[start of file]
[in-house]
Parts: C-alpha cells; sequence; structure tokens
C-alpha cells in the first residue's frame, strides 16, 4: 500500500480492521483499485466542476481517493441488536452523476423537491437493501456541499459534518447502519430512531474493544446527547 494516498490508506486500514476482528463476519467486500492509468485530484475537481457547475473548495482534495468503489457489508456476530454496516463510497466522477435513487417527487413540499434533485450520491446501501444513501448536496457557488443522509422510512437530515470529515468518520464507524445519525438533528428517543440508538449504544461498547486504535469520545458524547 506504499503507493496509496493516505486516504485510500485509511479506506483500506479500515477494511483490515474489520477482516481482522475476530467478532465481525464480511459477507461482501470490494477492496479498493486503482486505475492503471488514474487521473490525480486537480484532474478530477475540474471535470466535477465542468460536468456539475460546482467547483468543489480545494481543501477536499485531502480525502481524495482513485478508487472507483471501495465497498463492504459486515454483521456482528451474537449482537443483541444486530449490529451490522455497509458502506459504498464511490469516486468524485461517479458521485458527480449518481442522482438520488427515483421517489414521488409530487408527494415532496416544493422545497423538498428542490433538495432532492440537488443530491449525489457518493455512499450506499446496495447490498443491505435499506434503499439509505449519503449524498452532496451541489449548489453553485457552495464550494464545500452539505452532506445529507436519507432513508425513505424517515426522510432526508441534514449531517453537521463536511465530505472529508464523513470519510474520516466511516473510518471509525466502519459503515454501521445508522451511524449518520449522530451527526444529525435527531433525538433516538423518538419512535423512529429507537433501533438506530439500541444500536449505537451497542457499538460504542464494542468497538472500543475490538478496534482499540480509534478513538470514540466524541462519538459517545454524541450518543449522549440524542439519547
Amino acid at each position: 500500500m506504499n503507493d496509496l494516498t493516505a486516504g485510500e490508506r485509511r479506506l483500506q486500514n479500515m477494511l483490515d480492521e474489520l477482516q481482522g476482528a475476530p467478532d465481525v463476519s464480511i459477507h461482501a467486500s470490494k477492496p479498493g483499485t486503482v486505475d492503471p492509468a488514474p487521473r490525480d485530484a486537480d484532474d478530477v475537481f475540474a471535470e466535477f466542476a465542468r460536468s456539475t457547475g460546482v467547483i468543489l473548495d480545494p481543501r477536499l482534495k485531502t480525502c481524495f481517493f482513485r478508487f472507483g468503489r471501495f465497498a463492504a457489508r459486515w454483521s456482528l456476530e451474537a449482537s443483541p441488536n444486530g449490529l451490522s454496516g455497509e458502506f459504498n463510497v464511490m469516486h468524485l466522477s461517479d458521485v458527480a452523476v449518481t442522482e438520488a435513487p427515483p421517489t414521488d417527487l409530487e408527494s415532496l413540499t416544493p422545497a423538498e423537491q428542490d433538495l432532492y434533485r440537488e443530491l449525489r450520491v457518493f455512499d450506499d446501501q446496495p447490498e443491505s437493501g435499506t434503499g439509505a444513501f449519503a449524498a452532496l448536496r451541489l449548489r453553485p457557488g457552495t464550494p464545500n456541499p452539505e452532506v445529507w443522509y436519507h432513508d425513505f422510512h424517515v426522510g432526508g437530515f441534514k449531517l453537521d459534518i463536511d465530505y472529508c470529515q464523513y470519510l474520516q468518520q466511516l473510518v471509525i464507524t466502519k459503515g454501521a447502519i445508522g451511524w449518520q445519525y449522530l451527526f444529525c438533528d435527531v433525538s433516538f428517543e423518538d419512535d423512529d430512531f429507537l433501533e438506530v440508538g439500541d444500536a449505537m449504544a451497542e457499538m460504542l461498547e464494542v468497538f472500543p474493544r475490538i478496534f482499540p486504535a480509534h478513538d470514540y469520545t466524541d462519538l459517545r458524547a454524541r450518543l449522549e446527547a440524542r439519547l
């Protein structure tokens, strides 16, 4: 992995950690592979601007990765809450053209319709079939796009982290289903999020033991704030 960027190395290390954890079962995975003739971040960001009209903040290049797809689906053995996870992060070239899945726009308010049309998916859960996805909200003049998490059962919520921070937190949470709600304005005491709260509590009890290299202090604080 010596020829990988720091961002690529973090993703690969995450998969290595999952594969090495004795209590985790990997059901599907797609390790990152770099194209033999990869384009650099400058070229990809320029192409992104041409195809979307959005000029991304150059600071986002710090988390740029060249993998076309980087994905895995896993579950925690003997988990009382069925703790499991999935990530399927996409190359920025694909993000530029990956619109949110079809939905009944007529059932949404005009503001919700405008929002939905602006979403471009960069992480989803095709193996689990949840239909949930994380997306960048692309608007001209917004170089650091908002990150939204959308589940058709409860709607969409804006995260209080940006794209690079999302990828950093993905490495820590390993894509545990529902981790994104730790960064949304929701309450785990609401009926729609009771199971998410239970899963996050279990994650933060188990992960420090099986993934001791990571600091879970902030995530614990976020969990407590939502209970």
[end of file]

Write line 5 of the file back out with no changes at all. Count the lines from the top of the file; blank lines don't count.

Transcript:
């Protein structure tokens, strides 16, 4: 992995950690592979601007990765809450053209319709079939796009982290289903999020033991704030 960027190395290390954890079962995975003739971040960001009209903040290049797809689906053995996870992060070239899945726009308010049309998916859960996805909200003049998490059962919520921070937190949470709600304005005491709260509590009890290299202090604080 010596020829990988720091961002690529973090993703690969995450998969290595999952594969090495004795209590985790990997059901599907797609390790990152770099194209033999990869384009650099400058070229990809320029192409992104041409195809979307959005000029991304150059600071986002710090988390740029060249993998076309980087994905895995896993579950925690003997988990009382069925703790499991999935990530399927996409190359920025694909993000530029990956619109949110079809939905009944007529059932949404005009503001919700405008929002939905602006979403471009960069992480989803095709193996689990949840239909949930994380997306960048692309608007001209917004170089650091908002990150939204959308589940058709409860709607969409804006995260209080940006794209690079999302990828950093993905490495820590390993894509545990529902981790994104730790960064949304929701309450785990609401009926729609009771199971998410239970899963996050279990994650933060188990992960420090099986993934001791990571600091879970902030995530614990976020969990407590939502209970």